Me and Jackson say bye to Visana and I give Jackson a lift to his place.

Now me and Jackson are standing on the balcony area of the staircase overlooking Wilmslow Road.

Jackson: "It wasn't such a good night for Visana."
Me: "I know what you mean. I met those people in the modern bar and introduced you both. They started conversations with you but Visana wasn't very talkative."
Jackson: "It was too loud in there. You were alright because you had earplugs. Visana wasn't that confident about meeting new people as well."
Me: "The Slug and Lettuce (on the 4th December) was a good night."
Jackson: "Yes that was good."
Me: "We should have gone to a quiet safe place instead. That's the kind of night out most ladies like."
Jackson: "Yes they like to feel safe."
Me: "Although Visana said she likes to meet new people so she should have liked the evening. Then again saying it is one thing, doing it is another. Anyway, she'll be more confident because of it."
Me: "What I was saying about being famous earlier – if someone is famous the people in a bar will be polite and all over them."
Jackson: "They would."
Me: "Famous people go on how people only like them because of the fame, but it always was about fame. It's about fame if you're seen regularly in bars and clubs. The difference is pop stars have posters and adverts. Although the people I met in the modern bar were ok."
Jackson: "Yes they were nice."
Me: "We're getting better anyway."
Jackson: "Yes it's a learning experience."
We talk some more then I drive home.

As I'm driving I consider what we said about fame. It's essential to go to the same place regularly and become well-known. Getting on well with someone on first meeting happens when you appear as if you're popular or famous by the way you act and dress. But many people need to see you round regularly before they feel they can speak to you.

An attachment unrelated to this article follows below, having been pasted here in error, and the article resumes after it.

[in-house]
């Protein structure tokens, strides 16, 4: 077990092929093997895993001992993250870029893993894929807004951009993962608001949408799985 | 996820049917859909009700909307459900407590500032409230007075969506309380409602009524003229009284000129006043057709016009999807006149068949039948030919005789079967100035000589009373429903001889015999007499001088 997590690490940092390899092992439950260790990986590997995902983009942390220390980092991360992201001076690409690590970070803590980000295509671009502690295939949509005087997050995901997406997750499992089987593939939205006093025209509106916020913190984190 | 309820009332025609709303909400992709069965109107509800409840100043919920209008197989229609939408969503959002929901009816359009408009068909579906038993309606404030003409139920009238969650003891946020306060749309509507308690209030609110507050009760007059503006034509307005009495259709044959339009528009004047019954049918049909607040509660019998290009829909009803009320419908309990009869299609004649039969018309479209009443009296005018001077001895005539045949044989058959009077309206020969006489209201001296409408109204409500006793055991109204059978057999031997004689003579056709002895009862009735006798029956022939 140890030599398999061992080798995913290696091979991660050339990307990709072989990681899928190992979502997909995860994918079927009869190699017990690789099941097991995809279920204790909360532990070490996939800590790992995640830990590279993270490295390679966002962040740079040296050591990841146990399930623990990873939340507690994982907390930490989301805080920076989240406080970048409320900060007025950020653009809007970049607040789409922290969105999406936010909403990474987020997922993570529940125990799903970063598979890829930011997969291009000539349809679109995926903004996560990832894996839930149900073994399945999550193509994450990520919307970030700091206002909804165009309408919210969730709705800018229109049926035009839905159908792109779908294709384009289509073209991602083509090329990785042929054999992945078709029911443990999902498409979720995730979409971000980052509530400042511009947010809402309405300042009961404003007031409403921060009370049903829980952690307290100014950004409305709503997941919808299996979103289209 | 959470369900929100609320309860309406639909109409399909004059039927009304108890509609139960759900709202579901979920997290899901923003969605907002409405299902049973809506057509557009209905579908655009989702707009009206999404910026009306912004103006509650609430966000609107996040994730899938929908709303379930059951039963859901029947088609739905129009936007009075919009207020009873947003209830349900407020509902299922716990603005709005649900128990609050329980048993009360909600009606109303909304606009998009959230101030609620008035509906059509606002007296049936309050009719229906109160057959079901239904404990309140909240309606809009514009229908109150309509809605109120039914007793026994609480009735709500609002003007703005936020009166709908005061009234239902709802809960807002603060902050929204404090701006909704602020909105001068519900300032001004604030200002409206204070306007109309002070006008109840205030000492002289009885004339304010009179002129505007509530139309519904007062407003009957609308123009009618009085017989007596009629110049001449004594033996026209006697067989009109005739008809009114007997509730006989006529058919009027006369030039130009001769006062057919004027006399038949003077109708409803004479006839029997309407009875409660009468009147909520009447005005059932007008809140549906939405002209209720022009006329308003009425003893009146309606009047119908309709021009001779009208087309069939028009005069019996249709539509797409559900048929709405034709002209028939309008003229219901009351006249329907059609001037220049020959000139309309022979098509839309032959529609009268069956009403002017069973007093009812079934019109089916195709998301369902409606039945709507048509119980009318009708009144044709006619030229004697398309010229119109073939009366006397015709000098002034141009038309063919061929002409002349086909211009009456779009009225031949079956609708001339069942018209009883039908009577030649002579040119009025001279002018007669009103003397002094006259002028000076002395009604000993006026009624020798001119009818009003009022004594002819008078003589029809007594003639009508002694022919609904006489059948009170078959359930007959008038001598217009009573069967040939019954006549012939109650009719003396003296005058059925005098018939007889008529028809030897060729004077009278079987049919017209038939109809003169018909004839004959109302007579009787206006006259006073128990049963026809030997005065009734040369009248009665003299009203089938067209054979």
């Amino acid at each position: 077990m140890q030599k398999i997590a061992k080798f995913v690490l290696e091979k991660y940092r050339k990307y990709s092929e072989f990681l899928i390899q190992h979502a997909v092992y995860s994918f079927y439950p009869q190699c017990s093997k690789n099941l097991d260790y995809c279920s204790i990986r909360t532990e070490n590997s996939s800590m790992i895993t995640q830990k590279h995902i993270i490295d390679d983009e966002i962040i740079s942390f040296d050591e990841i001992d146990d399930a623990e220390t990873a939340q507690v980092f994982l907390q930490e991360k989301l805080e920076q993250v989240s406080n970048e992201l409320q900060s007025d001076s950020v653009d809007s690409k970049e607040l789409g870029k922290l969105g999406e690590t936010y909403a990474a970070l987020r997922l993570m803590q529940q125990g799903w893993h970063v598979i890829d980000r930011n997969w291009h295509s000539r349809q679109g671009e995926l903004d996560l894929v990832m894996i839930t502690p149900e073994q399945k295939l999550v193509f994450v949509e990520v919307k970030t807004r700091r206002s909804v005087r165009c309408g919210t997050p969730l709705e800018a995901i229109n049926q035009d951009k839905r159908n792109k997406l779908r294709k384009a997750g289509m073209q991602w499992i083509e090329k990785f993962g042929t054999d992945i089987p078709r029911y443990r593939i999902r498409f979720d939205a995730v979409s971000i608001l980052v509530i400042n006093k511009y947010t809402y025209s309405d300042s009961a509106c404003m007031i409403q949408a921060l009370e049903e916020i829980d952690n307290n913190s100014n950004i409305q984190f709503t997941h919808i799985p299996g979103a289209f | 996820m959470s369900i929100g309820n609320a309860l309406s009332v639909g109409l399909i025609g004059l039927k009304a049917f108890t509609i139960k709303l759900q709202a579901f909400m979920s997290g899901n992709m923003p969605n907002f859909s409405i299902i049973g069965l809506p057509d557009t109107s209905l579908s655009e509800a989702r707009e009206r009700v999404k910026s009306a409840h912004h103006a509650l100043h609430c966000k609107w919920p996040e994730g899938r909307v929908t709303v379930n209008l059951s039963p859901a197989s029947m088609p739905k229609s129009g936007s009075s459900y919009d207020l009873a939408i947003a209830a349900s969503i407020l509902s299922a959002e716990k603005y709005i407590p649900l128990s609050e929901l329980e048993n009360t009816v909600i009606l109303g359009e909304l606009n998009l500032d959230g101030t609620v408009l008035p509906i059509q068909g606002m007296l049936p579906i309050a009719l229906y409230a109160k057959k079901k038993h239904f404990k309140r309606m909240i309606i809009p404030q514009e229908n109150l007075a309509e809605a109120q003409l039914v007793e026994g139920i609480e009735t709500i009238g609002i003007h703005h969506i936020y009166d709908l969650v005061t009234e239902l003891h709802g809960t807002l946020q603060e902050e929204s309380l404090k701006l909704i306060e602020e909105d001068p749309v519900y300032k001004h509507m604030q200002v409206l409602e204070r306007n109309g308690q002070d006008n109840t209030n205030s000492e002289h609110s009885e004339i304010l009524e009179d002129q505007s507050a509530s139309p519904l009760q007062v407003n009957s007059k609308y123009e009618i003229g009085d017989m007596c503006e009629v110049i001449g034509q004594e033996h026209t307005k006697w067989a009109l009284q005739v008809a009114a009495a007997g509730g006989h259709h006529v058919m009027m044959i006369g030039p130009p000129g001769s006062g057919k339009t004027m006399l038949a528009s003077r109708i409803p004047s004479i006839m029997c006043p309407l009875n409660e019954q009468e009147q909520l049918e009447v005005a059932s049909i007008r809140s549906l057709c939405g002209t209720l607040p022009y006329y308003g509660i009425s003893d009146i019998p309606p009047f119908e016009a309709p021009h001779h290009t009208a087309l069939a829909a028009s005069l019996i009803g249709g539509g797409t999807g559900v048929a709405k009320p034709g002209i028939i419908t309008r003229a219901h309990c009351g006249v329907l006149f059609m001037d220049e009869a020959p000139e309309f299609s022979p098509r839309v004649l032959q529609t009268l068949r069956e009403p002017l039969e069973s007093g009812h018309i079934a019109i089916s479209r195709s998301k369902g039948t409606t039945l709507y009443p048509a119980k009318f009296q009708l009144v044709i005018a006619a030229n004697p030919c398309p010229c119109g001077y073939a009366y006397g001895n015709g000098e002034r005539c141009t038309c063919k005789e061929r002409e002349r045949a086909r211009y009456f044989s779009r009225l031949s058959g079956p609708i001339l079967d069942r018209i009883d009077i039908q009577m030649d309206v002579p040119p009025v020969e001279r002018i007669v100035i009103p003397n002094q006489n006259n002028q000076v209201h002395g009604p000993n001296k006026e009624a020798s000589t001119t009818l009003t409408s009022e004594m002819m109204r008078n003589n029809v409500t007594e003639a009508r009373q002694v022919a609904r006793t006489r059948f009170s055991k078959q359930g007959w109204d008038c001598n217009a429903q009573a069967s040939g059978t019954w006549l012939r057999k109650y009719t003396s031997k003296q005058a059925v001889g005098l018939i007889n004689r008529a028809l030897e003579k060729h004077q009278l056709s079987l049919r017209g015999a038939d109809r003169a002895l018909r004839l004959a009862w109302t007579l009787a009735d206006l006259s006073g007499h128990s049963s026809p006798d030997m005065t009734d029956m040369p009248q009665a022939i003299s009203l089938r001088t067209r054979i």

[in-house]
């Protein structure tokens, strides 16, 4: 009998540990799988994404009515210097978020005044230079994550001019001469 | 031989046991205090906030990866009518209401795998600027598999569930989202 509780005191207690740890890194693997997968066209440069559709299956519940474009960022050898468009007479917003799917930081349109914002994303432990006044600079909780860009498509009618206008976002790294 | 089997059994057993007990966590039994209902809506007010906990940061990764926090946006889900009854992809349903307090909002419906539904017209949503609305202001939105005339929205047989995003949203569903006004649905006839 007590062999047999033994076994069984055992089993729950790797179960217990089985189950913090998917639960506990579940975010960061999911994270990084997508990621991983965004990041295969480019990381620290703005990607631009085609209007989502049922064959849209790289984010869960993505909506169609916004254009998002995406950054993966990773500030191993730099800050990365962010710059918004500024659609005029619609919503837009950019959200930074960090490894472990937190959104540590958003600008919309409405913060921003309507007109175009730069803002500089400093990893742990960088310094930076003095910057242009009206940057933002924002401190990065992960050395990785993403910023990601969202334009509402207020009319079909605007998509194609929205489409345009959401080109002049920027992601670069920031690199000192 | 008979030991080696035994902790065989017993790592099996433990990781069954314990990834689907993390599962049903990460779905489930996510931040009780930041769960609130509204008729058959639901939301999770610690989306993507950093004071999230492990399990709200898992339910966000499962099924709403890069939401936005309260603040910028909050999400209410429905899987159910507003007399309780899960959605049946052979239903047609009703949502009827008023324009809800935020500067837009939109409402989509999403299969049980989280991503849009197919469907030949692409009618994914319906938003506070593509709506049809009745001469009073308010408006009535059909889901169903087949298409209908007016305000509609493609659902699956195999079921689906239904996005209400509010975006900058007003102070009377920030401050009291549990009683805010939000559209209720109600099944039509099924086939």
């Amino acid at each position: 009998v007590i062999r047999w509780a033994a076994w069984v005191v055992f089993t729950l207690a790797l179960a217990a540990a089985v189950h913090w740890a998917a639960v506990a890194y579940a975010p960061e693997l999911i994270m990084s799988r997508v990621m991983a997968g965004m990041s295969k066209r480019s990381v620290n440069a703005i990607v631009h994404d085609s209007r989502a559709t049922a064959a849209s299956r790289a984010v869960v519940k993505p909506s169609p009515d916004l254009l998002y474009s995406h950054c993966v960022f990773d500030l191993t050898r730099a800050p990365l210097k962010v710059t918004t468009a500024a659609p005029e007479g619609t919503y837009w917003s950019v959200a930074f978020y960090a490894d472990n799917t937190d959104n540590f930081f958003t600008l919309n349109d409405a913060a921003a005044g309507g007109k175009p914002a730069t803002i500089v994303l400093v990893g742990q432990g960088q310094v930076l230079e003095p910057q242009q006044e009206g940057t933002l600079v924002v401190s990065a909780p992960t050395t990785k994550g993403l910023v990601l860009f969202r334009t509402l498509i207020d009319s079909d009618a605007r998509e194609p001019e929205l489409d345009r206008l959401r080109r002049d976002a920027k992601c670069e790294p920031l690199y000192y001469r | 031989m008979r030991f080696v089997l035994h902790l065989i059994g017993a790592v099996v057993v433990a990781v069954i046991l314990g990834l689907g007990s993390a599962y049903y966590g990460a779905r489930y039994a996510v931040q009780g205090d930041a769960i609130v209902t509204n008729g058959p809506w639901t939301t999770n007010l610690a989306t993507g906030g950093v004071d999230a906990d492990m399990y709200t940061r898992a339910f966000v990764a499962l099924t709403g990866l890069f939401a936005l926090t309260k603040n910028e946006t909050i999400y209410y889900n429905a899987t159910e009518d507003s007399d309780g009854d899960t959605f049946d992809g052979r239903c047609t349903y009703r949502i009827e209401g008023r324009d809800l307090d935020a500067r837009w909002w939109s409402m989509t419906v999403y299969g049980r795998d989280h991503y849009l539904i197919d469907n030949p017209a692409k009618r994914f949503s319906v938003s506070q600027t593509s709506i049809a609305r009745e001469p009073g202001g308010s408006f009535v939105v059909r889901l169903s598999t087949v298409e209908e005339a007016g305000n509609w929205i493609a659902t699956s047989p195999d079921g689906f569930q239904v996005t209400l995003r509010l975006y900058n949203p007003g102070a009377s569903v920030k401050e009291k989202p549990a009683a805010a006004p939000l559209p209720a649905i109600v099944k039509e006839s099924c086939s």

Then again it could be simpler than that. People are cautious at first when they meet someone, then come away and consider the conversation, then decide if they see you again that it would be nice to get to know each other better.

Another thing is that on nights out if you always expect to get people's contact details you can end up feeling hostile towards those who don't swap details. I had a good conversation with the lady and guy I met in the modern bar, and the first two I spoke to in the Met. The aim of going out when socialising is to stay in conversation, so swapping contact details is an added extra and not the reason fro going out. If you're having a fun time and being a social person contact details will follow.

Summary and venue reviews: Saturday 13th December

The Woodstock pub
Medium busy. Clientele: smart casual, smart, a few yobs. Decor: 9/10. Music: classic hits, jazz.
The Woodstock pub

Busy. Clientele: mostly smart, some smart casual. Decor: 7/10. Music: dance, chart.
Notes: A modern bar with a DJ and some people dancing in the spaces. A place where it's easy to start conversations with people.

The Metropolitan
Busy. Clientele: smart casual, professionals - a teacher, scientist, corporate finance. Decor: 7/10.
Notes: Very cliquey.
The Metropolitan

Notes: Standing on the pavement of Wilmslow Road while talking.

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© Alex Remizo